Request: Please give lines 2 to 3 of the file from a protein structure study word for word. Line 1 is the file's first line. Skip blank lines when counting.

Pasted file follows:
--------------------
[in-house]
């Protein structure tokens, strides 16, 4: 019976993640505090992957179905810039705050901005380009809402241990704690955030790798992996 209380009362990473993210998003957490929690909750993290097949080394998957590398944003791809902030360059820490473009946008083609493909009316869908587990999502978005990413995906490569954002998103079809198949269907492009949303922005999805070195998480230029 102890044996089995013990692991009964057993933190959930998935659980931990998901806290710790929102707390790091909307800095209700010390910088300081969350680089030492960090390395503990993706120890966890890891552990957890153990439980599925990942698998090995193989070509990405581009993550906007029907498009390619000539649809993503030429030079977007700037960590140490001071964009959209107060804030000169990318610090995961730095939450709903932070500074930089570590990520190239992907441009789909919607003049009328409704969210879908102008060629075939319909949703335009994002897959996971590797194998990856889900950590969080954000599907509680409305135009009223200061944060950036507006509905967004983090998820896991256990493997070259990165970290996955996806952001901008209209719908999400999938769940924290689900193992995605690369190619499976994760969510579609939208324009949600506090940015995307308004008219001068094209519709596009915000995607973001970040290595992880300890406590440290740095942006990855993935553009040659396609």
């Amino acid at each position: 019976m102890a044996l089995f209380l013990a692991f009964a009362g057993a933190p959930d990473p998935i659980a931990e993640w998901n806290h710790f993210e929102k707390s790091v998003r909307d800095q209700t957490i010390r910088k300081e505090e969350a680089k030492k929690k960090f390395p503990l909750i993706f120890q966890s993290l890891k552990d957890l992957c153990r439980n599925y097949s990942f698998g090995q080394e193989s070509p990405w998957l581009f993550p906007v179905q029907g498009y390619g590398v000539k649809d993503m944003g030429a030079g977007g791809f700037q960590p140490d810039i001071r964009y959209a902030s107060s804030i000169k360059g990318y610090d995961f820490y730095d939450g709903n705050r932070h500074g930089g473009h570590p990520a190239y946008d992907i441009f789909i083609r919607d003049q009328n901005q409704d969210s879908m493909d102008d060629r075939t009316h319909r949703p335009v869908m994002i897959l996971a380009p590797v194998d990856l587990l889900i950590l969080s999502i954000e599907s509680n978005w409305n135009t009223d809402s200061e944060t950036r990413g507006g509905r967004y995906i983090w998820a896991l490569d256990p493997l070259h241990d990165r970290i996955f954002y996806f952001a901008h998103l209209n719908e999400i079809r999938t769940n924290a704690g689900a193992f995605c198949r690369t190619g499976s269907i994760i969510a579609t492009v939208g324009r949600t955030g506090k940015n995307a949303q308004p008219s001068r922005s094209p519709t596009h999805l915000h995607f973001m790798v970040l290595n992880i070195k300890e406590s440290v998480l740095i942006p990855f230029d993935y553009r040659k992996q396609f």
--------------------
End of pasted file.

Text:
């Protein structure tokens, strides 16, 4: 019976993640505090992957179905810039705050901005380009809402241990704690955030790798992996 209380009362990473993210998003957490929690909750993290097949080394998957590398944003791809902030360059820490473009946008083609493909009316869908587990999502978005990413995906490569954002998103079809198949269907492009949303922005999805070195998480230029 102890044996089995013990692991009964057993933190959930998935659980931990998901806290710790929102707390790091909307800095209700010390910088300081969350680089030492960090390395503990993706120890966890890891552990957890153990439980599925990942698998090995193989070509990405581009993550906007029907498009390619000539649809993503030429030079977007700037960590140490001071964009959209107060804030000169990318610090995961730095939450709903932070500074930089570590990520190239992907441009789909919607003049009328409704969210879908102008060629075939319909949703335009994002897959996971590797194998990856889900950590969080954000599907509680409305135009009223200061944060950036507006509905967004983090998820896991256990493997070259990165970290996955996806952001901008209209719908999400999938769940924290689900193992995605690369190619499976994760969510579609939208324009949600506090940015995307308004008219001068094209519709596009915000995607973001970040290595992880300890406590440290740095942006990855993935553009040659396609």
């Amino acid at each position: 019976m102890a044996l089995f209380l013990a692991f009964a009362g057993a933190p959930d990473p998935i659980a931990e993640w998901n806290h710790f993210e929102k707390s790091v998003r909307d800095q209700t957490i010390r910088k300081e505090e969350a680089k030492k929690k960090f390395p503990l909750i993706f120890q966890s993290l890891k552990d957890l992957c153990r439980n599925y097949s990942f698998g090995q080394e193989s070509p990405w998957l581009f993550p906007v179905q029907g498009y390619g590398v000539k649809d993503m944003g030429a030079g977007g791809f700037q960590p140490d810039i001071r964009y959209a902030s107060s804030i000169k360059g990318y610090d995961f820490y730095d939450g709903n705050r932070h500074g930089g473009h570590p990520a190239y946008d992907i441009f789909i083609r919607d003049q009328n901005q409704d969210s879908m493909d102008d060629r075939t009316h319909r949703p335009v869908m994002i897959l996971a380009p590797v194998d990856l587990l889900i950590l969080s999502i954000e599907s509680n978005w409305n135009t009223d809402s200061e944060t950036r990413g507006g509905r967004y995906i983090w998820a896991l490569d256990p493997l070259h241990d990165r970290i996955f954002y996806f952001a901008h998103l209209n719908e999400i079809r999938t769940n924290a704690g689900a193992f995605c198949r690369t190619g499976s269907i994760i969510a579609t492009v939208g324009r949600t955030g506090k940015n995307a949303q308004p008219s001068r922005s094209p519709t596009h999805l915000h995607f973001m790798v970040l290595n992880i070195k300890e406590s440290v998480l740095i942006p990855f230029d993935y553009r040659k992996q396609f």